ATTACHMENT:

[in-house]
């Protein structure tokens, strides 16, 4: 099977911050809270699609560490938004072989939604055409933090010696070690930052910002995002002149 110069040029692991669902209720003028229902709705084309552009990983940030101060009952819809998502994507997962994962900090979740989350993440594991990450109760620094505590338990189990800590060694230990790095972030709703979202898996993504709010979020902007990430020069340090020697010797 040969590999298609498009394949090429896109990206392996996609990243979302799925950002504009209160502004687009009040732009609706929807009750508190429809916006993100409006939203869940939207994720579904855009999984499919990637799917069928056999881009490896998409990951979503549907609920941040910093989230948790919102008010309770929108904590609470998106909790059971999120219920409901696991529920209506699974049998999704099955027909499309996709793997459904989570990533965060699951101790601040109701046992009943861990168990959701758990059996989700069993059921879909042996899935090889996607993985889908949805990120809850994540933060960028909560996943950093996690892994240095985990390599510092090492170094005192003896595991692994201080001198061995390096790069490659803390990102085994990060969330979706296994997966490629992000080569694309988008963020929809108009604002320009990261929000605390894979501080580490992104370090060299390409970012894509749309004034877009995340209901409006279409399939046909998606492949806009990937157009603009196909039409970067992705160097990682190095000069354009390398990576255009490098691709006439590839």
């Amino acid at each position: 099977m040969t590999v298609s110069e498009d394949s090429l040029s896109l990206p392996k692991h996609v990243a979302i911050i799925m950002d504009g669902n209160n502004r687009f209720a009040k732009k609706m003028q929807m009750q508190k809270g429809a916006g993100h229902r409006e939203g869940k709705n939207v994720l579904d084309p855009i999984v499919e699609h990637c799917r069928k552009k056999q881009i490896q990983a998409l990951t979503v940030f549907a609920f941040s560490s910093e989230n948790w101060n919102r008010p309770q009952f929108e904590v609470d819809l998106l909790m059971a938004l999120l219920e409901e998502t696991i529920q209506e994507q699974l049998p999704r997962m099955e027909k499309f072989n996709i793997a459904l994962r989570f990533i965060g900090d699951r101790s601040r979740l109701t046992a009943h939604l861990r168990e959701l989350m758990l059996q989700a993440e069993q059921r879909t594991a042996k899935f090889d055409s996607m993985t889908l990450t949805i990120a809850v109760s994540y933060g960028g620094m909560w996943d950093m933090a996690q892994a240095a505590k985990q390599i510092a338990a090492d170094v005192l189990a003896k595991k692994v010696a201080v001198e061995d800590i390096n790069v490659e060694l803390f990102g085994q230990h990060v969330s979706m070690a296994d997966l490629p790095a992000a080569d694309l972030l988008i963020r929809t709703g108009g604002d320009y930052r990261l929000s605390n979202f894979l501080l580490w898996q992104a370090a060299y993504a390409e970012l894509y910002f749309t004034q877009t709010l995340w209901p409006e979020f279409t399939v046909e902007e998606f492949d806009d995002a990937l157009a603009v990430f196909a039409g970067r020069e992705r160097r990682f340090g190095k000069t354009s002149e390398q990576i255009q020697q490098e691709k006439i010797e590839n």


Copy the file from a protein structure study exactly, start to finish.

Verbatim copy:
[in-house]
């Protein structure tokens, strides 16, 4: 099977911050809270699609560490938004072989939604055409933090010696070690930052910002995002002149 110069040029692991669902209720003028229902709705084309552009990983940030101060009952819809998502994507997962994962900090979740989350993440594991990450109760620094505590338990189990800590060694230990790095972030709703979202898996993504709010979020902007990430020069340090020697010797 040969590999298609498009394949090429896109990206392996996609990243979302799925950002504009209160502004687009009040732009609706929807009750508190429809916006993100409006939203869940939207994720579904855009999984499919990637799917069928056999881009490896998409990951979503549907609920941040910093989230948790919102008010309770929108904590609470998106909790059971999120219920409901696991529920209506699974049998999704099955027909499309996709793997459904989570990533965060699951101790601040109701046992009943861990168990959701758990059996989700069993059921879909042996899935090889996607993985889908949805990120809850994540933060960028909560996943950093996690892994240095985990390599510092090492170094005192003896595991692994201080001198061995390096790069490659803390990102085994990060969330979706296994997966490629992000080569694309988008963020929809108009604002320009990261929000605390894979501080580490992104370090060299390409970012894509749309004034877009995340209901409006279409399939046909998606492949806009990937157009603009196909039409970067992705160097990682190095000069354009390398990576255009490098691709006439590839």
């Amino acid at each position: 099977m040969t590999v298609s110069e498009d394949s090429l040029s896109l990206p392996k692991h996609v990243a979302i911050i799925m950002d504009g669902n209160n502004r687009f209720a009040k732009k609706m003028q929807m009750q508190k809270g429809a916006g993100h229902r409006e939203g869940k709705n939207v994720l579904d084309p855009i999984v499919e699609h990637c799917r069928k552009k056999q881009i490896q990983a998409l990951t979503v940030f549907a609920f941040s560490s910093e989230n948790w101060n919102r008010p309770q009952f929108e904590v609470d819809l998106l909790m059971a938004l999120l219920e409901e998502t696991i529920q209506e994507q699974l049998p999704r997962m099955e027909k499309f072989n996709i793997a459904l994962r989570f990533i965060g900090d699951r101790s601040r979740l109701t046992a009943h939604l861990r168990e959701l989350m758990l059996q989700a993440e069993q059921r879909t594991a042996k899935f090889d055409s996607m993985t889908l990450t949805i990120a809850v109760s994540y933060g960028g620094m909560w996943d950093m933090a996690q892994a240095a505590k985990q390599i510092a338990a090492d170094v005192l189990a003896k595991k692994v010696a201080v001198e061995d800590i390096n790069v490659e060694l803390f990102g085994q230990h990060v969330s979706m070690a296994d997966l490629p790095a992000a080569d694309l972030l988008i963020r929809t709703g108009g604002d320009y930052r990261l929000s605390n979202f894979l501080l580490w898996q992104a370090a060299y993504a390409e970012l894509y910002f749309t004034q877009t709010l995340w209901p409006e979020f279409t399939v046909e902007e998606f492949d806009d995002a990937l157009a603009v990430f196909a039409g970067r020069e992705r160097r990682f340090g190095k000069t354009s002149e390398q990576i255009q020697q490098e691709k006439i010797e590839n």